Eastman Chemical Company board chair and CEO Mark Costa and Tennessee Gov. Bill Lee announced the company’s plans to build one of the world’s largest plastic-to-plastic molecular recycling facilities at its site in Kingsport, Tenn.
Through methanolysis, the facility will convert polyester waste that often ends up in landfills and waterways into durable products, creating an optimized circular economy. Over the next two years, the company will invest approximately $250 million in the facility, which will support Eastman’s commitment to addressing the global waste crisis and to mitigating challenges created by climate change.
Utilizing the company’s polyester renewal technology, the new facility will use more than 100,000 metric tons of plastic waste that cannot be recycled by current mechanical methods to produce premium specialty plastics made with recycled content. This process of using plastic waste as the main feedstock is a material-to-material solution and will not only reduce the company’s use of fossil feedstocks, but also reduce its greenhouse gas emissions by 20 percent to 30 percent relative to fossil feedstocks.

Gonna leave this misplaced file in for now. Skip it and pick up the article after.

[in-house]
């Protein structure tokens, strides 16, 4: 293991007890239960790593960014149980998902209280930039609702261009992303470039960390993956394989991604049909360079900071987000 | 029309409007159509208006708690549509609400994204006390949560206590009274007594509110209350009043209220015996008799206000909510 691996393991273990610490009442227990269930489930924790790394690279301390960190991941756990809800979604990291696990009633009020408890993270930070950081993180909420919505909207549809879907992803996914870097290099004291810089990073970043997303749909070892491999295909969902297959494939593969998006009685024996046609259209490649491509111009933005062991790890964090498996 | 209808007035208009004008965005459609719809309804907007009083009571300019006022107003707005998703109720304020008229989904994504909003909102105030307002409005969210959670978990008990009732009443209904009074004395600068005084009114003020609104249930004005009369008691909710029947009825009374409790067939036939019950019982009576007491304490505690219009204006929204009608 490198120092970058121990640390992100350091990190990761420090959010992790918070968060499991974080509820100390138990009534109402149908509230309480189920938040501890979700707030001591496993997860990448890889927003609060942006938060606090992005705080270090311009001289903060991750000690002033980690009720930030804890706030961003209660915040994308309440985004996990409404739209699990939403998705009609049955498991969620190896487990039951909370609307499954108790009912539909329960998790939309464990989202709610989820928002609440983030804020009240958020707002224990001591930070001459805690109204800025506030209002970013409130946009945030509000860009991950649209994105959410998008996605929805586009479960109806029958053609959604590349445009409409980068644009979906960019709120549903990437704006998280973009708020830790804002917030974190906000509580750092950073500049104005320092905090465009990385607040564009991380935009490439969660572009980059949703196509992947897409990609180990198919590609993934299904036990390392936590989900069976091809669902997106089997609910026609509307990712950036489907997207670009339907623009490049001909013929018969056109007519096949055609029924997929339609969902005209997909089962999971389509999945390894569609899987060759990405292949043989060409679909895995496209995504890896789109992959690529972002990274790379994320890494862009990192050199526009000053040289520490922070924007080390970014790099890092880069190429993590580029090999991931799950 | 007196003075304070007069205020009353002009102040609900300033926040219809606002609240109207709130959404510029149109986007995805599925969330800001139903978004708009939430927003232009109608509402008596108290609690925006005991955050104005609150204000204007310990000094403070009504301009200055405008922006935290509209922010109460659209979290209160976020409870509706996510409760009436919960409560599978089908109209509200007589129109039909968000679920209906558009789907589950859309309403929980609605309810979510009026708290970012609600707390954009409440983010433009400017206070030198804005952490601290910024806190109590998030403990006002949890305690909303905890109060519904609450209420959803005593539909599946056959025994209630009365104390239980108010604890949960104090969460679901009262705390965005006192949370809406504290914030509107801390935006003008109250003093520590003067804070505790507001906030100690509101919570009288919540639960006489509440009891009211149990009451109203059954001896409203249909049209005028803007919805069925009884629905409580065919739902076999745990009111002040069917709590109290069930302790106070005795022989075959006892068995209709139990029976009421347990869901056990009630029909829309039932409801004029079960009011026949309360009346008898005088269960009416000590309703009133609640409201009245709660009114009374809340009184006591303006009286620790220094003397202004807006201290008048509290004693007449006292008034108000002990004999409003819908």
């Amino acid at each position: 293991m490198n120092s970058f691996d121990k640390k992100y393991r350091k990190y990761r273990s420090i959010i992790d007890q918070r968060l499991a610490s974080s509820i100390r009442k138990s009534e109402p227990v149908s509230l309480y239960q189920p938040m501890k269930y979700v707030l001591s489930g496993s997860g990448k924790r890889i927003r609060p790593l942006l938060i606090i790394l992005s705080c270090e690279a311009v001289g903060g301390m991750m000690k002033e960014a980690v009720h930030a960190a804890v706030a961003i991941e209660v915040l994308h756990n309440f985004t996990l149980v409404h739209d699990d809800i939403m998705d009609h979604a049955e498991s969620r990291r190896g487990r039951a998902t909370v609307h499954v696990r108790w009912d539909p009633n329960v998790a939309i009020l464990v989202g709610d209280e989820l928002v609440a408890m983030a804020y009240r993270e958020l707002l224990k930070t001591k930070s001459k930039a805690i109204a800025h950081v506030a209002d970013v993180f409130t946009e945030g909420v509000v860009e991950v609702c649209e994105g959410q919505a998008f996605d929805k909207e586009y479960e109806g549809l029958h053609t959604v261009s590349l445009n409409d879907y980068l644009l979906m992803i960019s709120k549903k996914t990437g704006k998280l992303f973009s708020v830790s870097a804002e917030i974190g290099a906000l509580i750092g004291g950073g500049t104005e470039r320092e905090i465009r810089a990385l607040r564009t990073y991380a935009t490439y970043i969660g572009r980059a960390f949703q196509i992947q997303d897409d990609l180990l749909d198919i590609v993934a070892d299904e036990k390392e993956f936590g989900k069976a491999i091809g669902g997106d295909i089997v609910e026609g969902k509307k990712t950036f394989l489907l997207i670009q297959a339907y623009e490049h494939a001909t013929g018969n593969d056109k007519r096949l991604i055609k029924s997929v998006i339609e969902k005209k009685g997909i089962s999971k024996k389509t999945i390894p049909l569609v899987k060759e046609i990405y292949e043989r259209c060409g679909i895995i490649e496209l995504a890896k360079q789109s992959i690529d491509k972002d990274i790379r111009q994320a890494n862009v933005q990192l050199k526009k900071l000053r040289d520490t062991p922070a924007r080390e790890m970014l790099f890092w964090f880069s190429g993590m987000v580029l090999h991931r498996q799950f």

“With the growing demand for products made with recycled content and the urgent need to address the global plastic waste crisis, now is the time for Eastman to take this step,” Costa said. “Thanks to the support of the State of Tennessee and our local officials, we are able to build this facility in our home state, which we believe positions Tennessee to be a leader in enabling the circular economy and an example for others to follow. This will be a great investment for our local community and our customers, while also creating small business jobs to develop the recycling infrastructure necessary to support investment in a sustainable future.”
Eastman was been at the forefront in developing methanolysis technology at commercial scale and has more than three decades of expertise in this innovative recycling process. Eastman said polyester renewal technology will be an especially impactful solution, as low-quality polyester waste that cannot be mechanically recycled and would typically be diverted to landfills, incineration or end up in the environment can instead be recycled into high-quality polyesters suitable for use in a variety of end-use durable applications.
“While today’s announcement is an important step, it is just part of the company’s overall circular economy strategy,” Costa said, adding that Eastman is actively working on next steps forward with its circular economy initiatives including partnerships and direct investments in Europe.
The facility, which is expected to be mechanically complete by year-end 2022, will contribute to the company achieving its ambitious sustainability commitments for addressing the plastic waste crisis that include recycling more than 500 million pounds of plastic waste annually by 2030 via molecular recycling technologies. The company has committed to recycling more than 250 million pounds of plastic waste annually by 2025.